Even in this year of his 90th birthday, Soyinka has published at least one book of political intervention, not to mention essays he has penned for newspapers and other periodicals. Wole Soyinka is a complex of artistic selves whose oeuvre traverses fiction, poetry and the theatre where he is best known. He is an essayist, a polemicist and writer of creative and non-creative texts, including a vast collection of life writings, political commentaries, critical and cultural essays; a producer of films, documentaries, musical recordings and performances as well as visual exhibitions, captions and informed commentaries on photographs and the finer aspects of the aesthetics of food and wine culture- his salute to the guts. 

To speak or write of Wole Soyinka in these terms is to write of the Ogun Abibiman of African and Black letters. He is first and foremost a man of letters and of the many selves that he has been associated with, his creative self and excursion into the vast wonders of a life of the mind has been the most enduring. Steeped in the mythopoeic overtones of his Yoruba background, it pulsates with a density that is the textual equivalent of the proverbial head of an elephant, appropriate load to none but the well-fed adult. Which explains why he has been widely acknowledged by those who should know as Africa’s foremost writer.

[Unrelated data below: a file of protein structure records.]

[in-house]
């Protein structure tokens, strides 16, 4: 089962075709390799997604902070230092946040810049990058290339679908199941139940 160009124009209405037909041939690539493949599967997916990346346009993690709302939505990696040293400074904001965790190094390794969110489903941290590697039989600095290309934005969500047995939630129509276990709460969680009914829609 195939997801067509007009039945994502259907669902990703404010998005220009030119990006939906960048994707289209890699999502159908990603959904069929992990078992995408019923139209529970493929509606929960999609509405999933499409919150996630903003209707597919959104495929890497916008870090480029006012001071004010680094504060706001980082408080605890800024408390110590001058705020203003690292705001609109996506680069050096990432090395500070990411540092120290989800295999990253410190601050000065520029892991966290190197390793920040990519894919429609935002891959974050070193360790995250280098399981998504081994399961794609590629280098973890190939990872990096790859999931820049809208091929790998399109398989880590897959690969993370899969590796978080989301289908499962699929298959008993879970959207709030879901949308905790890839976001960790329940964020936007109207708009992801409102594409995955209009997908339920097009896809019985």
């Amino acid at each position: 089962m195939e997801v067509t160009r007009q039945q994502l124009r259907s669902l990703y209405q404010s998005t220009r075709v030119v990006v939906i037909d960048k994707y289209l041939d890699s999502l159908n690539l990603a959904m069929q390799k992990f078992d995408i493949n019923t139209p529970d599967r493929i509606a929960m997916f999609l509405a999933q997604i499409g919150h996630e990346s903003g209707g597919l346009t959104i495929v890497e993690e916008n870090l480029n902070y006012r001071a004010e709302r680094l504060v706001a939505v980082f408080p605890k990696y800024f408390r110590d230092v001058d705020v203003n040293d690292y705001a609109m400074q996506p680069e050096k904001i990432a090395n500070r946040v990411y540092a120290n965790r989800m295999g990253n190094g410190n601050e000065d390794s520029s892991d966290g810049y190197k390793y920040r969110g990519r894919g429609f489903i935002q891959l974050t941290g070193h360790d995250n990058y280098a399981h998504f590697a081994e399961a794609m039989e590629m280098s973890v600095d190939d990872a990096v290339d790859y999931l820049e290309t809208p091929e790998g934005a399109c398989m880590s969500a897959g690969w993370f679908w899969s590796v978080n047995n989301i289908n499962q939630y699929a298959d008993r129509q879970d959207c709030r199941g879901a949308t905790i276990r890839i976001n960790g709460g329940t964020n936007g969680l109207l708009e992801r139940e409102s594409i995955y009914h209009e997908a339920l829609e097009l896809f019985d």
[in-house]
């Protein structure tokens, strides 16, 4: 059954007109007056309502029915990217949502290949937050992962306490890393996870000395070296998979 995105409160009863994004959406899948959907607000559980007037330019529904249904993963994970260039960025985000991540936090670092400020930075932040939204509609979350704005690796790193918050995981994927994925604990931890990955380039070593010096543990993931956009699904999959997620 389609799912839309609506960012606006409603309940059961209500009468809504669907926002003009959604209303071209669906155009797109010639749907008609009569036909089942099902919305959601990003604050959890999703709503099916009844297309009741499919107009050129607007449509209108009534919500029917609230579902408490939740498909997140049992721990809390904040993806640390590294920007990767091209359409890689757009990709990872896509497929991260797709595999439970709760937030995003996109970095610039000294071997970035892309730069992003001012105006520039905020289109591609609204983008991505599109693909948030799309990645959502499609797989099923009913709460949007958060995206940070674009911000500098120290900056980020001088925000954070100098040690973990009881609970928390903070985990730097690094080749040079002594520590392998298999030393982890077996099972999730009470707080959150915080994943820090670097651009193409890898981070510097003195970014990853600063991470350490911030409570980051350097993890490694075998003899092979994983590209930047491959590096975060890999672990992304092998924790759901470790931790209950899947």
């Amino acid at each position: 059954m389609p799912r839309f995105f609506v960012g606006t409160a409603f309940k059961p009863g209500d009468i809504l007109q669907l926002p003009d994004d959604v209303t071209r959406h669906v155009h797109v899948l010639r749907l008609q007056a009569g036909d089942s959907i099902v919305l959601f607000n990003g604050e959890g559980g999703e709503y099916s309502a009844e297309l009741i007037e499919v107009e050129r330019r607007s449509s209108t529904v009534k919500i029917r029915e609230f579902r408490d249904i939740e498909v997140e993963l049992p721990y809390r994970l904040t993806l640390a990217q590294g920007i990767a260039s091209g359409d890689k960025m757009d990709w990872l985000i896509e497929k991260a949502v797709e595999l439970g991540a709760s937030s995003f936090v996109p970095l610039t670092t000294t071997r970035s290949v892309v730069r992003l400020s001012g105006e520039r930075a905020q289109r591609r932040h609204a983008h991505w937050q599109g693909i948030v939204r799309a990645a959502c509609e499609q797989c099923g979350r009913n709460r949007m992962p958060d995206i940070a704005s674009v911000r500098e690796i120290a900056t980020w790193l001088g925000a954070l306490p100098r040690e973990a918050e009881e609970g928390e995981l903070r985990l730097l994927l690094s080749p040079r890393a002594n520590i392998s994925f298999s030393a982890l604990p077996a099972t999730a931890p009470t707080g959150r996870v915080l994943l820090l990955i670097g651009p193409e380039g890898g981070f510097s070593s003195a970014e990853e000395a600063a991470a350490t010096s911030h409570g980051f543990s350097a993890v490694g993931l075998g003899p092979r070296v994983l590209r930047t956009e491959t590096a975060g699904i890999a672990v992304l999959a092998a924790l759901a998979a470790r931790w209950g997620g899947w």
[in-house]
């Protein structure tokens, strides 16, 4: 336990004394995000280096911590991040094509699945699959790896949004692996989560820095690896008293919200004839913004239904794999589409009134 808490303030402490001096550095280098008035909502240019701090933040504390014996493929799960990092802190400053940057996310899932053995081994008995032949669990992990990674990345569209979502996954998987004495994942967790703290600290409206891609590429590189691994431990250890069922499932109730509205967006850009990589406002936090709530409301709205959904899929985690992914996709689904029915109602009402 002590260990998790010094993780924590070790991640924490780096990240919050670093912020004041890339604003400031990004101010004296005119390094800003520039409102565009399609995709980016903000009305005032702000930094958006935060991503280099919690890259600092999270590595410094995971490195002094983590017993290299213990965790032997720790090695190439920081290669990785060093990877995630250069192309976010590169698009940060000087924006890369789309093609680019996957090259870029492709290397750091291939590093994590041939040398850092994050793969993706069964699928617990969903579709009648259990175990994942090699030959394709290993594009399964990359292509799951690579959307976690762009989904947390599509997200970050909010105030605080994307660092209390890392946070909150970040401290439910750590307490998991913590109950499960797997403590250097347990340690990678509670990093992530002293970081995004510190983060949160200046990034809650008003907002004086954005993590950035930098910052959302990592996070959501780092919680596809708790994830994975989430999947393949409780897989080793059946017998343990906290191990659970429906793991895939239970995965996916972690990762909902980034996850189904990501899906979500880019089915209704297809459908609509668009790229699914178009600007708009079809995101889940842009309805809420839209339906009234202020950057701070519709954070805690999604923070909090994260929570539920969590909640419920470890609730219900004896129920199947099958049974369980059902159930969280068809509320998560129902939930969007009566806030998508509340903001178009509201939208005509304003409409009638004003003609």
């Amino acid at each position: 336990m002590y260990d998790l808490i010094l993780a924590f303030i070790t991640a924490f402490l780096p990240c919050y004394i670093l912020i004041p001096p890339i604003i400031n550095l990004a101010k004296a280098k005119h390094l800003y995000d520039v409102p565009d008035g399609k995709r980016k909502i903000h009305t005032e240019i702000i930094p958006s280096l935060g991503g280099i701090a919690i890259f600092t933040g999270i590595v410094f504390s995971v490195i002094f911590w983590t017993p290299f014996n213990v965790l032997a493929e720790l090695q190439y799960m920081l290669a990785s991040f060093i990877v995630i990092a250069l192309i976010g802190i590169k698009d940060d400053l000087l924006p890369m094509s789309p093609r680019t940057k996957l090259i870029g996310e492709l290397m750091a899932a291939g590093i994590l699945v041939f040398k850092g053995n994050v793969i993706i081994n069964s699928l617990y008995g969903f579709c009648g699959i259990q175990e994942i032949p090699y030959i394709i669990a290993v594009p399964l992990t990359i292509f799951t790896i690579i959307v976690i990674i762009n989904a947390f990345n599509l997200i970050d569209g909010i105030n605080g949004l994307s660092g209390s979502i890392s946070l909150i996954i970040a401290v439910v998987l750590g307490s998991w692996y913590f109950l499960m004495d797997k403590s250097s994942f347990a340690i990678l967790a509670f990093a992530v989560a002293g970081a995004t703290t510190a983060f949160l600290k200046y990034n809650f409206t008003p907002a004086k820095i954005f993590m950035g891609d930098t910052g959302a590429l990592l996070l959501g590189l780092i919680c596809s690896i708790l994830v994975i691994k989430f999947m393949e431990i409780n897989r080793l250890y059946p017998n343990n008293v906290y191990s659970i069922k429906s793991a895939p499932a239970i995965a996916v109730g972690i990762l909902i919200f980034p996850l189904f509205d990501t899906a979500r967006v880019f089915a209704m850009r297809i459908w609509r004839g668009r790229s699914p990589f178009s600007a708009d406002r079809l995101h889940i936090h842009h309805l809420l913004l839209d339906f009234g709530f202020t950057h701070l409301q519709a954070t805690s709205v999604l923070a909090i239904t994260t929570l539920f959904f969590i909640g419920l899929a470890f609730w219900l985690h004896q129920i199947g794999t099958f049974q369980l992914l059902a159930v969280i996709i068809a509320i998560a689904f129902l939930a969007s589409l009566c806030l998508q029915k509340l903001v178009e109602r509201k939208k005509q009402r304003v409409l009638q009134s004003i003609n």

In a tribute published in The African  Guardian on October 30, 1986, two weeks after he was awarded that year’s Nobel Prize in Literature, the first black person to be so honoured, he was praised by no less an authority than the folklorist and oral literary theorist, Isidore Okpewho, in terms both of his intellect as a writer and his contribution to history. In his words: “Wole Soyinka is the most engaging and the most intellectually satisfying writer in the African continent, and anyone who has looked closely enough at his work will agree he has made lasting contribution to our history.”